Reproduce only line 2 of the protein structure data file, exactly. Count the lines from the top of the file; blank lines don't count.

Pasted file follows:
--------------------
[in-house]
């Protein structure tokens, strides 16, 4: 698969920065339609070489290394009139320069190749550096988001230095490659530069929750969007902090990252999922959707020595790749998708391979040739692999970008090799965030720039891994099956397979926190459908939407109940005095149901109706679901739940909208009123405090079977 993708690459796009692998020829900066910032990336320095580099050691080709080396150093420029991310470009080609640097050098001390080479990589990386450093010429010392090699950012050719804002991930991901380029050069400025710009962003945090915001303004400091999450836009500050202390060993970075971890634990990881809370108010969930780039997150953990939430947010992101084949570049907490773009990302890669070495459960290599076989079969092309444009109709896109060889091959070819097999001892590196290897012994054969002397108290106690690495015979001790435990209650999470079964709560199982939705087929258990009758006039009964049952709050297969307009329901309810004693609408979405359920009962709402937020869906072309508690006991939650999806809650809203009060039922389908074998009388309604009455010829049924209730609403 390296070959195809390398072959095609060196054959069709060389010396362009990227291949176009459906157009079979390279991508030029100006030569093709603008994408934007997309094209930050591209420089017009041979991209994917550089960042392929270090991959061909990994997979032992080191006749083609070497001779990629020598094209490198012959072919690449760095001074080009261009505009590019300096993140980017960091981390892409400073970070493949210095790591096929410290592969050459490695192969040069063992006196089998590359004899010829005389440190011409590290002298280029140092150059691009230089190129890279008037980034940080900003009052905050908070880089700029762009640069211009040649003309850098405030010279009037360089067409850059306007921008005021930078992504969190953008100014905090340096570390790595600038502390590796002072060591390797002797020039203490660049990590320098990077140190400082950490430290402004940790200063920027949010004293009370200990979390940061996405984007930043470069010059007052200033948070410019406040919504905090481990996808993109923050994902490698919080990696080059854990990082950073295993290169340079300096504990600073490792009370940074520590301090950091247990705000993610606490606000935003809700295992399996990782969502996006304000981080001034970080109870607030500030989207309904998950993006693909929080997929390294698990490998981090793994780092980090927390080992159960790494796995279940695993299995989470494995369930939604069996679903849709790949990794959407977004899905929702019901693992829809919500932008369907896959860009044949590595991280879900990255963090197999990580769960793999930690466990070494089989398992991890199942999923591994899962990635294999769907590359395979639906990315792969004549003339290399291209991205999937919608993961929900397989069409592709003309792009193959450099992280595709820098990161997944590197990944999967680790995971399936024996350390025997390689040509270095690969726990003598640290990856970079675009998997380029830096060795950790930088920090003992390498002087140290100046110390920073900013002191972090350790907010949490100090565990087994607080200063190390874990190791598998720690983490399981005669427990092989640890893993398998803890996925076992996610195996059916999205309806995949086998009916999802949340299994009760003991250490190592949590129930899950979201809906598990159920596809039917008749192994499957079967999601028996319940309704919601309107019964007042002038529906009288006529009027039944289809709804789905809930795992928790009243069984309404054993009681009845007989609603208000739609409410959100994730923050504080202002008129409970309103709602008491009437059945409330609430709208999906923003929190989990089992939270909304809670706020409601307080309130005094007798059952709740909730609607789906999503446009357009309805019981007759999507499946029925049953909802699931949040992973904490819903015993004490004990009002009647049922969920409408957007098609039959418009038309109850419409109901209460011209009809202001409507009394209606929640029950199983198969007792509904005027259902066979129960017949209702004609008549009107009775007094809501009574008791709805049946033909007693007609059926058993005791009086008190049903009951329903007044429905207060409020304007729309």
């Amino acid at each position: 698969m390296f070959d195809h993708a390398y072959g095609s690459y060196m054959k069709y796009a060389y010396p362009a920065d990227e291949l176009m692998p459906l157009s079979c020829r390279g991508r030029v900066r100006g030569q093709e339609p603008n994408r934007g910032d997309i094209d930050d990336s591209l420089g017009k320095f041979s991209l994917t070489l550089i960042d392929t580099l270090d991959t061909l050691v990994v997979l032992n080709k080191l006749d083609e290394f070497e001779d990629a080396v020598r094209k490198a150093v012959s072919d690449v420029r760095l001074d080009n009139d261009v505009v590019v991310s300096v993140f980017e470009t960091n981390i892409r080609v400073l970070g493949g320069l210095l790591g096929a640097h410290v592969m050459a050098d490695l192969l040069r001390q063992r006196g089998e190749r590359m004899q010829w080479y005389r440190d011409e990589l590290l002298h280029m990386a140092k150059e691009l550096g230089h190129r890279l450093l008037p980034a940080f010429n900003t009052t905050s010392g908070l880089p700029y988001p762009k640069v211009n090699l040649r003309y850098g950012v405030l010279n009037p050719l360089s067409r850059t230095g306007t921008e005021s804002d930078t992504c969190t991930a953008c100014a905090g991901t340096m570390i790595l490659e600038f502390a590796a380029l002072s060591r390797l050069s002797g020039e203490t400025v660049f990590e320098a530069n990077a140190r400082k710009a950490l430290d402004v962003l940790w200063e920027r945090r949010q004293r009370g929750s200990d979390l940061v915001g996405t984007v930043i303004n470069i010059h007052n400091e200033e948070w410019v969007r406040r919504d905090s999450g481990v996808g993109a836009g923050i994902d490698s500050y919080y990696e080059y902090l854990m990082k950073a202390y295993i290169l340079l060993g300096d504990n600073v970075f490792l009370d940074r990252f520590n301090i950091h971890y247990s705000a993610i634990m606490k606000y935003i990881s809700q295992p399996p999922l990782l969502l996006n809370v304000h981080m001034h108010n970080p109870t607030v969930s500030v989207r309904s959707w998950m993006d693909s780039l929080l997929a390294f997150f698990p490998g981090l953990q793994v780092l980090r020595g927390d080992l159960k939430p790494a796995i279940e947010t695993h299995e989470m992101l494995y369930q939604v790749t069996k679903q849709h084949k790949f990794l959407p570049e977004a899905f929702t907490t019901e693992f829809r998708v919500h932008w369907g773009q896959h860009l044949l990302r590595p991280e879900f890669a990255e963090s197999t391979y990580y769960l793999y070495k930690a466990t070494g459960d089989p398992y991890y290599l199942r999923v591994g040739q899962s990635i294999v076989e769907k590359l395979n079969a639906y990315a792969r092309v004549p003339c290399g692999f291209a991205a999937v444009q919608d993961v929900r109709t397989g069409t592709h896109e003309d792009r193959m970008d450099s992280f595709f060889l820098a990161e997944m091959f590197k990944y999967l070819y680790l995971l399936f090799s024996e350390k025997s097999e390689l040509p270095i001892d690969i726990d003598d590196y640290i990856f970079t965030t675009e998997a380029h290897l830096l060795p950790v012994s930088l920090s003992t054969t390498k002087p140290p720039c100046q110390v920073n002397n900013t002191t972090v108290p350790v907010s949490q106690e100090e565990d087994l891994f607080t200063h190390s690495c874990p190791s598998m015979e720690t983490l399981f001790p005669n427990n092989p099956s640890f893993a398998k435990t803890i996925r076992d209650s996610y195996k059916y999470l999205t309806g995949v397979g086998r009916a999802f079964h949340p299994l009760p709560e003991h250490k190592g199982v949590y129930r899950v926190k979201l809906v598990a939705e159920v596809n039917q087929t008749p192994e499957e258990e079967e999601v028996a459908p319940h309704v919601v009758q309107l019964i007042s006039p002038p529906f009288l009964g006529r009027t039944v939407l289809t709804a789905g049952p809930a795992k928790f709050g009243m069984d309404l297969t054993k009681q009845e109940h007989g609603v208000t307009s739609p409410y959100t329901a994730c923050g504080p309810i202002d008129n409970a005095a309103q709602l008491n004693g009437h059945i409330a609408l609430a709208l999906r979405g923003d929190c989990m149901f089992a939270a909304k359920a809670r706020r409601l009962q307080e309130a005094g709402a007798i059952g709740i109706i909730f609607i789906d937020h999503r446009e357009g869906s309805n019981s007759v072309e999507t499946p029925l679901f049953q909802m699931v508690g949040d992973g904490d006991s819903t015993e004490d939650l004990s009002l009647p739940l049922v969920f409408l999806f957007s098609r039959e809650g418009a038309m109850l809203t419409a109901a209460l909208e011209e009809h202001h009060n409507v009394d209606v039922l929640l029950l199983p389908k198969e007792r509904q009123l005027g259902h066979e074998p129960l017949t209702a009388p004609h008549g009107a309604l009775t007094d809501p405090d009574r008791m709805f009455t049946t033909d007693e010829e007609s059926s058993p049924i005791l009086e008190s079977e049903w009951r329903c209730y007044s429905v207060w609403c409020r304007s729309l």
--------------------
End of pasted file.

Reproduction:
């Protein structure tokens, strides 16, 4: 698969920065339609070489290394009139320069190749550096988001230095490659530069929750969007902090990252999922959707020595790749998708391979040739692999970008090799965030720039891994099956397979926190459908939407109940005095149901109706679901739940909208009123405090079977 993708690459796009692998020829900066910032990336320095580099050691080709080396150093420029991310470009080609640097050098001390080479990589990386450093010429010392090699950012050719804002991930991901380029050069400025710009962003945090915001303004400091999450836009500050202390060993970075971890634990990881809370108010969930780039997150953990939430947010992101084949570049907490773009990302890669070495459960290599076989079969092309444009109709896109060889091959070819097999001892590196290897012994054969002397108290106690690495015979001790435990209650999470079964709560199982939705087929258990009758006039009964049952709050297969307009329901309810004693609408979405359920009962709402937020869906072309508690006991939650999806809650809203009060039922389908074998009388309604009455010829049924209730609403 390296070959195809390398072959095609060196054959069709060389010396362009990227291949176009459906157009079979390279991508030029100006030569093709603008994408934007997309094209930050591209420089017009041979991209994917550089960042392929270090991959061909990994997979032992080191006749083609070497001779990629020598094209490198012959072919690449760095001074080009261009505009590019300096993140980017960091981390892409400073970070493949210095790591096929410290592969050459490695192969040069063992006196089998590359004899010829005389440190011409590290002298280029140092150059691009230089190129890279008037980034940080900003009052905050908070880089700029762009640069211009040649003309850098405030010279009037360089067409850059306007921008005021930078992504969190953008100014905090340096570390790595600038502390590796002072060591390797002797020039203490660049990590320098990077140190400082950490430290402004940790200063920027949010004293009370200990979390940061996405984007930043470069010059007052200033948070410019406040919504905090481990996808993109923050994902490698919080990696080059854990990082950073295993290169340079300096504990600073490792009370940074520590301090950091247990705000993610606490606000935003809700295992399996990782969502996006304000981080001034970080109870607030500030989207309904998950993006693909929080997929390294698990490998981090793994780092980090927390080992159960790494796995279940695993299995989470494995369930939604069996679903849709790949990794959407977004899905929702019901693992829809919500932008369907896959860009044949590595991280879900990255963090197999990580769960793999930690466990070494089989398992991890199942999923591994899962990635294999769907590359395979639906990315792969004549003339290399291209991205999937919608993961929900397989069409592709003309792009193959450099992280595709820098990161997944590197990944999967680790995971399936024996350390025997390689040509270095690969726990003598640290990856970079675009998997380029830096060795950790930088920090003992390498002087140290100046110390920073900013002191972090350790907010949490100090565990087994607080200063190390874990190791598998720690983490399981005669427990092989640890893993398998803890996925076992996610195996059916999205309806995949086998009916999802949340299994009760003991250490190592949590129930899950979201809906598990159920596809039917008749192994499957079967999601028996319940309704919601309107019964007042002038529906009288006529009027039944289809709804789905809930795992928790009243069984309404054993009681009845007989609603208000739609409410959100994730923050504080202002008129409970309103709602008491009437059945409330609430709208999906923003929190989990089992939270909304809670706020409601307080309130005094007798059952709740909730609607789906999503446009357009309805019981007759999507499946029925049953909802699931949040992973904490819903015993004490004990009002009647049922969920409408957007098609039959418009038309109850419409109901209460011209009809202001409507009394209606929640029950199983198969007792509904005027259902066979129960017949209702004609008549009107009775007094809501009574008791709805049946033909007693007609059926058993005791009086008190049903009951329903007044429905207060409020304007729309």